Like many, Bryan Cole remembers exactly where he was the morning of Sept. 11, 2001.
But, more than that, he remembers the outpouring of offers to help as soon as the scope of the terrorism was realized.
Working at the time at a U.S. Army Reserve center, Cole switched on a TV at the facility just in time to see a second plane crash into the World Trade Center.
In an instant, “My life changed, and our country changed,” recalled Cole, now the director of Eastern Kentucky University’s Office of Military and Veteran Affairs. “I stayed at the Reserve center the next five days, and I’ll never forget the people who called, asking what they could do to help. Many called wanting to donate blood.”
For Cole, “it was a great time to turn that tragedy into an opportunity to serve.” He eventually landed in Afghanistan, where Cole “never felt more like a soldier. In 24 years, that was the peak of my career.”
Cole was one of the speakers at a memorial service on the EKU campus on Tuesday, Sept. 11, timed roughly to coincide with the disastrous events of 17 years ago that killed almost 3,000 and injured more than 6,000. The ceremony was sponsored by EKU ROTC, from which dozens of student cadets either participated or attended.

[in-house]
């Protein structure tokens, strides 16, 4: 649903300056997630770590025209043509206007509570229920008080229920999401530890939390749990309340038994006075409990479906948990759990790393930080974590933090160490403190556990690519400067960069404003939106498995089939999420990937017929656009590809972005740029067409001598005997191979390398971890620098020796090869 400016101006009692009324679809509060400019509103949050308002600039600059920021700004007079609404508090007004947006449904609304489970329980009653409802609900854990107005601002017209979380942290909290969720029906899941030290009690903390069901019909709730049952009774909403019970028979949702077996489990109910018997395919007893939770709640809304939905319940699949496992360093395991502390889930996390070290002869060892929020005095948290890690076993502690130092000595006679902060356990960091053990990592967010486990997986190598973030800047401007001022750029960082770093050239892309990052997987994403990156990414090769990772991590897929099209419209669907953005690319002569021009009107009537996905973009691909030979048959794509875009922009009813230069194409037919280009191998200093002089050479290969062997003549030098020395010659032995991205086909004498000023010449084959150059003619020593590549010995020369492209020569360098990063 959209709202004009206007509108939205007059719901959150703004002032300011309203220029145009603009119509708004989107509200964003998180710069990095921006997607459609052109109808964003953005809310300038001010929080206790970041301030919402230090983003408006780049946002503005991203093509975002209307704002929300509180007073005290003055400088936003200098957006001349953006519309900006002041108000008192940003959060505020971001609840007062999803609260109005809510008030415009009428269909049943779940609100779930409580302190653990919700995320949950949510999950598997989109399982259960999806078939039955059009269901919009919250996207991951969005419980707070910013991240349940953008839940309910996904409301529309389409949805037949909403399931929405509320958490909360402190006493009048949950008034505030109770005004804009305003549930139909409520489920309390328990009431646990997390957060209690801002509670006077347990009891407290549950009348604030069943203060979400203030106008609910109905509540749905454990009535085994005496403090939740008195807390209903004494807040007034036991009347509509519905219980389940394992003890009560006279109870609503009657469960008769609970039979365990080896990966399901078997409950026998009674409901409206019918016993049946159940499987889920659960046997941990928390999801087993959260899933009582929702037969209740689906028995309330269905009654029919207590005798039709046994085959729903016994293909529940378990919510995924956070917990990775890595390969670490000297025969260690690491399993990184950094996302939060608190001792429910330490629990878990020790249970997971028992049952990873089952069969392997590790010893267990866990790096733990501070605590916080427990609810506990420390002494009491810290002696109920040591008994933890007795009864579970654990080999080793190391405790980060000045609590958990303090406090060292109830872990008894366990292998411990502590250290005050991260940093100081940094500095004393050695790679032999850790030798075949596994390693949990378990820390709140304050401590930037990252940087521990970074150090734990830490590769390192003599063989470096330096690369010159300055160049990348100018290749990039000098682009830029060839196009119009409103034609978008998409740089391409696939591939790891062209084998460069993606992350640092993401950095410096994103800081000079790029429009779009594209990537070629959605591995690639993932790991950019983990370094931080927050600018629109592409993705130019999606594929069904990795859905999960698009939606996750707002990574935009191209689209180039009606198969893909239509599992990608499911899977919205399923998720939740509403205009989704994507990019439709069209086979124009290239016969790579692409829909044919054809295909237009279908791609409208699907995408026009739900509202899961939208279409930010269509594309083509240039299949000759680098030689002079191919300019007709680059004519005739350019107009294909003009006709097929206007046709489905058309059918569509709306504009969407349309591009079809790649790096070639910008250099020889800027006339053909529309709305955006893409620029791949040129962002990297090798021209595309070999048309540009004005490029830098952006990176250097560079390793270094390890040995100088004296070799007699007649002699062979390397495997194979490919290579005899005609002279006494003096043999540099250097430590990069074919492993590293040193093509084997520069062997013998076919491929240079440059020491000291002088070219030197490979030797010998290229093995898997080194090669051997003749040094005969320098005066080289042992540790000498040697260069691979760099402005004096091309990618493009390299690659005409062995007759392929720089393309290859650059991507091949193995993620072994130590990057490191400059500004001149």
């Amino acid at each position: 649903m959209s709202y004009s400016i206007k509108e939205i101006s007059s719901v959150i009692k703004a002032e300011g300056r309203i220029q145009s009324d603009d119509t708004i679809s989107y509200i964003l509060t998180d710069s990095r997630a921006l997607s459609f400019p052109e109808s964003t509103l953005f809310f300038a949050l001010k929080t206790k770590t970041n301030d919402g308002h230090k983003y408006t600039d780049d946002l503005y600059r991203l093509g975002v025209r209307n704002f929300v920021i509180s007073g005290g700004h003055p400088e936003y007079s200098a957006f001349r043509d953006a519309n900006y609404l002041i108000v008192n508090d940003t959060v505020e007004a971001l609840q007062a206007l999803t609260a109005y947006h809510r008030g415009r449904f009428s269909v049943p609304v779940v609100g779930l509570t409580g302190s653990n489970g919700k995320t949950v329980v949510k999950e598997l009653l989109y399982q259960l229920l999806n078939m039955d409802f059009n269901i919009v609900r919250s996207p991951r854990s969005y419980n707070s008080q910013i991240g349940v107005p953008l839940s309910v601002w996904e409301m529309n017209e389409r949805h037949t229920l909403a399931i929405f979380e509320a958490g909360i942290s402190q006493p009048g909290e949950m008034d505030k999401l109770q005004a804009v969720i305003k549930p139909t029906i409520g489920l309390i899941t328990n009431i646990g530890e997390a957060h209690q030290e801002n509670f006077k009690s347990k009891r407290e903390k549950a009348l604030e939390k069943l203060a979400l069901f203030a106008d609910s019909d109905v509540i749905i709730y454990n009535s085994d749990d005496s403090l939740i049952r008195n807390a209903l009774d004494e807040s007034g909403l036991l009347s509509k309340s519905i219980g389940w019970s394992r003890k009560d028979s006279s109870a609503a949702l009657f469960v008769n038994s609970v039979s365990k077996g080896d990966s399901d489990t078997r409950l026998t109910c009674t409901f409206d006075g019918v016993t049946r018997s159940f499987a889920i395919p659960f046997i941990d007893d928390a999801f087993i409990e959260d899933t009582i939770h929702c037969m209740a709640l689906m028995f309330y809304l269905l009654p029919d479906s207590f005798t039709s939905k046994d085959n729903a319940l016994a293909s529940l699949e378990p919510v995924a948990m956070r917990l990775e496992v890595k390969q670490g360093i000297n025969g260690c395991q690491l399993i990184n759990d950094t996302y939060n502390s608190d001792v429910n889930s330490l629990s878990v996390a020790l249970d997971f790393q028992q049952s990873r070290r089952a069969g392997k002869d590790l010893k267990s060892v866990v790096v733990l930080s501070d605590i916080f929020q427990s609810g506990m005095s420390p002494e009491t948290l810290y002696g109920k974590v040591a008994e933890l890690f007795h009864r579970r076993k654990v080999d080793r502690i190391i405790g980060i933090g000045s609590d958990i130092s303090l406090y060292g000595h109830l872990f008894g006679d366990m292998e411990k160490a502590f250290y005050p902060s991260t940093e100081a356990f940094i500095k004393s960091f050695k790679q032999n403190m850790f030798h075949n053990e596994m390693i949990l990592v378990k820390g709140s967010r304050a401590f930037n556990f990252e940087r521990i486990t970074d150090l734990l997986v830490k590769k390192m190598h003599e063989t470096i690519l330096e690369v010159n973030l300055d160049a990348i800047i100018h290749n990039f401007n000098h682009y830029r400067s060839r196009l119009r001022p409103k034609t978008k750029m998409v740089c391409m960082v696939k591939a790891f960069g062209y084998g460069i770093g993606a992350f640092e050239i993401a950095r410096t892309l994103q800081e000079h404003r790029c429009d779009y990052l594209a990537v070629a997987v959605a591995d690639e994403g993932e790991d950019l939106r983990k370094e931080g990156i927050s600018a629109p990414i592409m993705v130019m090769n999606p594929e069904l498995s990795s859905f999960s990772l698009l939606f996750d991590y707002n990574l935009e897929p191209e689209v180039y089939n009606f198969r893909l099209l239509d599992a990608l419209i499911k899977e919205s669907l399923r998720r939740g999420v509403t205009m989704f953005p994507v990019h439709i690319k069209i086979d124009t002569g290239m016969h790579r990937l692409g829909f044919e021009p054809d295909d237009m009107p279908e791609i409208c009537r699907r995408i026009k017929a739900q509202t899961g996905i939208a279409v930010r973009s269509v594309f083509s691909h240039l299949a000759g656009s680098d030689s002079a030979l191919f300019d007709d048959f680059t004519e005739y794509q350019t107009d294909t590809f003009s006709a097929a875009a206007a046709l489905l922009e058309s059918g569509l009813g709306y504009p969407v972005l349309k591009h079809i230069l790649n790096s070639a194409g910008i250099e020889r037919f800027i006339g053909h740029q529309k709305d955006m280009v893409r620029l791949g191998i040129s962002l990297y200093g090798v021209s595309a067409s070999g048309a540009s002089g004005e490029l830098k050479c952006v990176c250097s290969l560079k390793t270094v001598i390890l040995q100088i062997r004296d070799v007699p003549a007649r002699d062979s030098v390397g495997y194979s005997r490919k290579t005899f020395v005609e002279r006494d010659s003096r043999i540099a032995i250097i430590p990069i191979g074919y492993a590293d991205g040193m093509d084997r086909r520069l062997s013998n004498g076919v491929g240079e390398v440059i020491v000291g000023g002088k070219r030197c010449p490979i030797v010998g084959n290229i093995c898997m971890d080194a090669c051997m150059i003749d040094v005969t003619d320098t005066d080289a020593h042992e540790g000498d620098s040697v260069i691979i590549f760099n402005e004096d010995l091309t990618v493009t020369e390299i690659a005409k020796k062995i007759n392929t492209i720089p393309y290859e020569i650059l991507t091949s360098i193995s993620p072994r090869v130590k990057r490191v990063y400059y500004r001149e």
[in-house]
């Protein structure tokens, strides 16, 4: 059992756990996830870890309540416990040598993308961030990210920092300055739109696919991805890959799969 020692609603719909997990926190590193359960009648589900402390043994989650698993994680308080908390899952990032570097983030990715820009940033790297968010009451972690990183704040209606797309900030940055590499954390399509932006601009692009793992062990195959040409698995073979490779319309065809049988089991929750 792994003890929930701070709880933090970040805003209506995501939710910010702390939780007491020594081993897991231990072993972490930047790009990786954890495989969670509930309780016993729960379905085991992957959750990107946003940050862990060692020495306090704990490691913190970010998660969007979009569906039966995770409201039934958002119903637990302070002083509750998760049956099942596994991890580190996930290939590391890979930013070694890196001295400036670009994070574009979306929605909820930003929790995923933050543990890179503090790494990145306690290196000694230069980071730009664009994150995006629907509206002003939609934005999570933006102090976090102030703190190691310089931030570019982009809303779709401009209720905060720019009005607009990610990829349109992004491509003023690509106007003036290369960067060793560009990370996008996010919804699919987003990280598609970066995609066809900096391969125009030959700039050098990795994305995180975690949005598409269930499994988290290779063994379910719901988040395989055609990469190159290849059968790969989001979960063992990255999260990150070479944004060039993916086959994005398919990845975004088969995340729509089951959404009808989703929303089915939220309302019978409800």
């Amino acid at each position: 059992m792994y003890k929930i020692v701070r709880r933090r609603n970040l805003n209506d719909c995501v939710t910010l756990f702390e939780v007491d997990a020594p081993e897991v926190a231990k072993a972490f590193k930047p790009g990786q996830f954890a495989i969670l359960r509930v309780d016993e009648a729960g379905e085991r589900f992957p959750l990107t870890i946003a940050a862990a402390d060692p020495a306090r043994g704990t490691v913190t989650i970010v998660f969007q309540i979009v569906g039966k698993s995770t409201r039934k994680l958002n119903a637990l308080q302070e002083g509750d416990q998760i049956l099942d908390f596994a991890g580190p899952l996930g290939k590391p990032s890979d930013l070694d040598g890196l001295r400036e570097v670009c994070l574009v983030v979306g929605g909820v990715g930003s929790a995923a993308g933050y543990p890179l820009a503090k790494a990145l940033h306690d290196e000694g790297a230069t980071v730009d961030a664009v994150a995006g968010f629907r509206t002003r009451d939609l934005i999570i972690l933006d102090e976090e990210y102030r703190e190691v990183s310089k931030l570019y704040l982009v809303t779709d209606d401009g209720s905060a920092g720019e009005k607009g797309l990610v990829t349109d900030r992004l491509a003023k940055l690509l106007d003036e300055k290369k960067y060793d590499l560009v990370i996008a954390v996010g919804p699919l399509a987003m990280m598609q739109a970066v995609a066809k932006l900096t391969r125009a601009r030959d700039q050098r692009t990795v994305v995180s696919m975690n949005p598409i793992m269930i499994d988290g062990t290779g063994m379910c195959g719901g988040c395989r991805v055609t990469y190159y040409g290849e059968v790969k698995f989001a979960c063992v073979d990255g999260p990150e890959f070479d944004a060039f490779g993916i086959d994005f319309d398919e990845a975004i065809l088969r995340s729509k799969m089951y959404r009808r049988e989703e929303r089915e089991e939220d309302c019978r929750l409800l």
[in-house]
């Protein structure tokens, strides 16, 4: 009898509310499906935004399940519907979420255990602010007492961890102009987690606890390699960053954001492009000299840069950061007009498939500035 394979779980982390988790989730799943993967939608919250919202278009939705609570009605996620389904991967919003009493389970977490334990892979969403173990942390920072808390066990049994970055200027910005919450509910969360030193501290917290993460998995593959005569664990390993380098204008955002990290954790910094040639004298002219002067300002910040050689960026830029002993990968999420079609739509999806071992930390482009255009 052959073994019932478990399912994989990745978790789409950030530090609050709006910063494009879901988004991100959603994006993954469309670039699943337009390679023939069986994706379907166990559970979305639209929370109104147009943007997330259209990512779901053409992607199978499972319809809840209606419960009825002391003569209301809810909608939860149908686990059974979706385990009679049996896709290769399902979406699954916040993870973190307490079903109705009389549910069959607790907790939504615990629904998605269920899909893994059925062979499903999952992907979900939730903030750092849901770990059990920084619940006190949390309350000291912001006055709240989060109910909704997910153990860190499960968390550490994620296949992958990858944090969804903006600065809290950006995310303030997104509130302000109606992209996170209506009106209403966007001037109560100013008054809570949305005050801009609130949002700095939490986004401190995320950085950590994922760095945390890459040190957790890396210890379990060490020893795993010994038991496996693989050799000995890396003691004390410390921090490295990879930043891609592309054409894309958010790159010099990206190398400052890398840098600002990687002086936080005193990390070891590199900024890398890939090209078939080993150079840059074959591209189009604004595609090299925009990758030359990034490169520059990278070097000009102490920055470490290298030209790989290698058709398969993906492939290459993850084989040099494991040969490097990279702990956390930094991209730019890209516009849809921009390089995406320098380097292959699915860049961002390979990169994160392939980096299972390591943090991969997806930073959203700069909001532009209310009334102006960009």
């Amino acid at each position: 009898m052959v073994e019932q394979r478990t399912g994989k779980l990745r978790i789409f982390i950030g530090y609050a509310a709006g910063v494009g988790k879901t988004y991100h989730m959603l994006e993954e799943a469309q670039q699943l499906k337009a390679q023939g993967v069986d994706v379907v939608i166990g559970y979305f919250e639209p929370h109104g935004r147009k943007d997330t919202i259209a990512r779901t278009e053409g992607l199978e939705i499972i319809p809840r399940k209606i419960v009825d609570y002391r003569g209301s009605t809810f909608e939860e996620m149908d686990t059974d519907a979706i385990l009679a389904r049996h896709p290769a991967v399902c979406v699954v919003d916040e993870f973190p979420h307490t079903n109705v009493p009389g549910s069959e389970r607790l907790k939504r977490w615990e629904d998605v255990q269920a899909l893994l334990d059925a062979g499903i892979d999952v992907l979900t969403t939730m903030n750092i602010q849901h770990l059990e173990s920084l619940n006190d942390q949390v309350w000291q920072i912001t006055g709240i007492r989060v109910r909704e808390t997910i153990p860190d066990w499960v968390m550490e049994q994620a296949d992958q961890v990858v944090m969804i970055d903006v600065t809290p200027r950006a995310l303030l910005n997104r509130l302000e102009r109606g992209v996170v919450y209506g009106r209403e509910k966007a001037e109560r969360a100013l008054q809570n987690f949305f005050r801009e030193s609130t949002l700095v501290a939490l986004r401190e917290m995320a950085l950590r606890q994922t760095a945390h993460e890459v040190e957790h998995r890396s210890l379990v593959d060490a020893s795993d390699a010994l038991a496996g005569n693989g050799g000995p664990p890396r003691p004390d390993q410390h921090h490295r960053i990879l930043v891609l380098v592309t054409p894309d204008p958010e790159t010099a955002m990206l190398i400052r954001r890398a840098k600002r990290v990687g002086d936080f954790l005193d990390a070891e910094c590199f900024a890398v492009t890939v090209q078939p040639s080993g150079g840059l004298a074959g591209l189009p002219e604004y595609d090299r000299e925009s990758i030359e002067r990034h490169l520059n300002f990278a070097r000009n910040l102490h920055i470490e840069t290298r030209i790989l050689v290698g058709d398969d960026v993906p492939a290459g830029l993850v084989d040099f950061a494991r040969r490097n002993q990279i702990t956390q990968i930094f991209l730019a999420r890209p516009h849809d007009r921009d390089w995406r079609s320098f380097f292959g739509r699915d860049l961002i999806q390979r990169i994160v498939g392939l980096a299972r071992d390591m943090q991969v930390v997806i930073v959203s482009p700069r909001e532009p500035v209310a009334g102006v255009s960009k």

Lt. Col. Jeremiah Corbin, professor of military science at EKU, offered similar memories.
“That one day changed the course of my life, and that of my wife,” he recalled.
Turning his attention to the ROTC cadets seated in front of him, he said: “You are on the path to do something great. Be ready.”
Kaleigh Hawthorne, an EKU ROTC cadet, emceed the event, and Cheyenne Jennings sang the national anthem and “My Old Kentucky Home.”
Hawthorne stressed the national unity borne of tragedy.
“Our differences never looked so small, and our common bonds never looked so strong,” she said.
The morning ceremony was just part of a Day of Service and Remembrance at EKU. The day also included a Red Cross blood drive, a Holiday Cards for Heroes event, and a second ceremony and annual memorial stair climb that evening.